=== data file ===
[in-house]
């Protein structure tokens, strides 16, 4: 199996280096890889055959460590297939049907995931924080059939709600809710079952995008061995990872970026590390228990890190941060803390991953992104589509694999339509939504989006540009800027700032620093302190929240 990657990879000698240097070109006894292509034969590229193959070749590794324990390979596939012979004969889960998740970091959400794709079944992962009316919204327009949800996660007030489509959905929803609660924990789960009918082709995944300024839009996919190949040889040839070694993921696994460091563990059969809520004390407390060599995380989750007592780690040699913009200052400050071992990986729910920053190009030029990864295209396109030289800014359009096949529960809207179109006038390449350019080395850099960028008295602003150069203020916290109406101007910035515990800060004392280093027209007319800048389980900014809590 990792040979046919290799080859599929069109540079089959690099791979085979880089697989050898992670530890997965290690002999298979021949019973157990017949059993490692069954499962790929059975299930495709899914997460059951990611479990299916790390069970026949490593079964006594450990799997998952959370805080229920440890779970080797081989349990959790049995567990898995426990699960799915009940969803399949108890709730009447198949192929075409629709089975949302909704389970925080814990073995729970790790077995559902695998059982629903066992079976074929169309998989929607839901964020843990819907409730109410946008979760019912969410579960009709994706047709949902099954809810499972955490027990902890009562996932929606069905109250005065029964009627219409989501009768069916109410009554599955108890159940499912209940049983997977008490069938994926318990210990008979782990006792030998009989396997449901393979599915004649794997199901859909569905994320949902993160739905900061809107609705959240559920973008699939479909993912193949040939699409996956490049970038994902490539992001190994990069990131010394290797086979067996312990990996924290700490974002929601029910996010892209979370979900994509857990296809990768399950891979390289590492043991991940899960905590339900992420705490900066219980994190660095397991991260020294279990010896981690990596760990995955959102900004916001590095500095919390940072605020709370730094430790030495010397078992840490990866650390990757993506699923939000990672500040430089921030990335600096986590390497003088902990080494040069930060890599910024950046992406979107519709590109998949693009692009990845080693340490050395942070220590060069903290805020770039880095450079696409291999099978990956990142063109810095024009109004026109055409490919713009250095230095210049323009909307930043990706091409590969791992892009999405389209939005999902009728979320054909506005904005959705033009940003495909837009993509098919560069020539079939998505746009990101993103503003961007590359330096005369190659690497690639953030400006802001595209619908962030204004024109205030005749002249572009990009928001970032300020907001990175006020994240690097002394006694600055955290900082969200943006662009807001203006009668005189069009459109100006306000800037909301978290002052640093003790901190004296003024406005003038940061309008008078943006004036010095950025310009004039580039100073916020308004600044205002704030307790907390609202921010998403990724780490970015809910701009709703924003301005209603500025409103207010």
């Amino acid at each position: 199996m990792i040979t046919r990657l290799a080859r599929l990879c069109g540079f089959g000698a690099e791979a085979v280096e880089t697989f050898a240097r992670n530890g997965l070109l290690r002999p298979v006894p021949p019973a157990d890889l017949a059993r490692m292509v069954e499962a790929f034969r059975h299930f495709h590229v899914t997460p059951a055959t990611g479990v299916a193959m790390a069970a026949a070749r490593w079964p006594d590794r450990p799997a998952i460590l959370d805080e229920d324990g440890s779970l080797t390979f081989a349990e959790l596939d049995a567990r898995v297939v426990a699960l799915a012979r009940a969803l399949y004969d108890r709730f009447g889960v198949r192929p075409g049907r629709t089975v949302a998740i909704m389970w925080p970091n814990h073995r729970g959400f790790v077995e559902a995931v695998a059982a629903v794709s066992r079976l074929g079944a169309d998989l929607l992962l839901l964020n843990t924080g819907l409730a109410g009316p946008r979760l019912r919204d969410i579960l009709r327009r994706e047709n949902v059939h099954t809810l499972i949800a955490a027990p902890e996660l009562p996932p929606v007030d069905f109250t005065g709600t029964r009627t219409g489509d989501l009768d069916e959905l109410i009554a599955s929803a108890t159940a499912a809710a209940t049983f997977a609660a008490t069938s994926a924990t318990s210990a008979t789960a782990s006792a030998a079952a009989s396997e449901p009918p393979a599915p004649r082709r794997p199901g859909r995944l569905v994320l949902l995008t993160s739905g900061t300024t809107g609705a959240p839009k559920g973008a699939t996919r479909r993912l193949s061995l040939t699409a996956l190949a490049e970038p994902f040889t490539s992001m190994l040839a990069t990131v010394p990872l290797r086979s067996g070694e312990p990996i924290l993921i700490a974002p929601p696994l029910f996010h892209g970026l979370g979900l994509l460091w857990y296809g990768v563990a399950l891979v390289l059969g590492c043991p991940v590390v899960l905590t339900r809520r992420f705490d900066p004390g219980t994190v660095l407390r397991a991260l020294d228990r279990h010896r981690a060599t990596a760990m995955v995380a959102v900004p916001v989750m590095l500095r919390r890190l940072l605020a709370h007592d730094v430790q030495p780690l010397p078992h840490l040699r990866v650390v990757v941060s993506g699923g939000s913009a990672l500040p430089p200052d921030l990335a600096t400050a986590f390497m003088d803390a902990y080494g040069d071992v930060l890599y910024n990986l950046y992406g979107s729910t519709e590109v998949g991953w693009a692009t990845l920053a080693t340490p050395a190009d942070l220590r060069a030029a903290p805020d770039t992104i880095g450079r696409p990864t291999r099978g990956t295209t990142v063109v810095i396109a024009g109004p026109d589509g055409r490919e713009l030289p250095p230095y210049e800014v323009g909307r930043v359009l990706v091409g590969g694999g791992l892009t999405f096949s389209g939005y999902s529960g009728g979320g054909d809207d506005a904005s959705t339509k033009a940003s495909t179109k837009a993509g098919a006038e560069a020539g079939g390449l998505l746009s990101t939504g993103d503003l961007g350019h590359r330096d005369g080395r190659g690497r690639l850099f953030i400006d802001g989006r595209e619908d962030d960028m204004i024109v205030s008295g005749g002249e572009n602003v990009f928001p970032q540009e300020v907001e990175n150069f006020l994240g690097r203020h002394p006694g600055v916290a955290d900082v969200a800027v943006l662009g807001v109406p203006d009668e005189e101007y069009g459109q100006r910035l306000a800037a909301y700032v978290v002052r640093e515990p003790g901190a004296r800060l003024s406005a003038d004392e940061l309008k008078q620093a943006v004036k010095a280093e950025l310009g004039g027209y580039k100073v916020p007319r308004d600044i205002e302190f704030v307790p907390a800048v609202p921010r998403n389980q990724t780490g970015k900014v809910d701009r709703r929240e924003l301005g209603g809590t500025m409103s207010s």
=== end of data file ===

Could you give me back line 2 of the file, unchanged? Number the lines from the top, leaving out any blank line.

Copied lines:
């Protein structure tokens, strides 16, 4: 199996280096890889055959460590297939049907995931924080059939709600809710079952995008061995990872970026590390228990890190941060803390991953992104589509694999339509939504989006540009800027700032620093302190929240 990657990879000698240097070109006894292509034969590229193959070749590794324990390979596939012979004969889960998740970091959400794709079944992962009316919204327009949800996660007030489509959905929803609660924990789960009918082709995944300024839009996919190949040889040839070694993921696994460091563990059969809520004390407390060599995380989750007592780690040699913009200052400050071992990986729910920053190009030029990864295209396109030289800014359009096949529960809207179109006038390449350019080395850099960028008295602003150069203020916290109406101007910035515990800060004392280093027209007319800048389980900014809590 990792040979046919290799080859599929069109540079089959690099791979085979880089697989050898992670530890997965290690002999298979021949019973157990017949059993490692069954499962790929059975299930495709899914997460059951990611479990299916790390069970026949490593079964006594450990799997998952959370805080229920440890779970080797081989349990959790049995567990898995426990699960799915009940969803399949108890709730009447198949192929075409629709089975949302909704389970925080814990073995729970790790077995559902695998059982629903066992079976074929169309998989929607839901964020843990819907409730109410946008979760019912969410579960009709994706047709949902099954809810499972955490027990902890009562996932929606069905109250005065029964009627219409989501009768069916109410009554599955108890159940499912209940049983997977008490069938994926318990210990008979782990006792030998009989396997449901393979599915004649794997199901859909569905994320949902993160739905900061809107609705959240559920973008699939479909993912193949040939699409996956490049970038994902490539992001190994990069990131010394290797086979067996312990990996924290700490974002929601029910996010892209979370979900994509857990296809990768399950891979390289590492043991991940899960905590339900992420705490900066219980994190660095397991991260020294279990010896981690990596760990995955959102900004916001590095500095919390940072605020709370730094430790030495010397078992840490990866650390990757993506699923939000990672500040430089921030990335600096986590390497003088902990080494040069930060890599910024950046992406979107519709590109998949693009692009990845080693340490050395942070220590060069903290805020770039880095450079696409291999099978990956990142063109810095024009109004026109055409490919713009250095230095210049323009909307930043990706091409590969791992892009999405389209939005999902009728979320054909506005904005959705033009940003495909837009993509098919560069020539079939998505746009990101993103503003961007590359330096005369190659690497690639953030400006802001595209619908962030204004024109205030005749002249572009990009928001970032300020907001990175006020994240690097002394006694600055955290900082969200943006662009807001203006009668005189069009459109100006306000800037909301978290002052640093003790901190004296003024406005003038940061309008008078943006004036010095950025310009004039580039100073916020308004600044205002704030307790907390609202921010998403990724780490970015809910701009709703924003301005209603500025409103207010």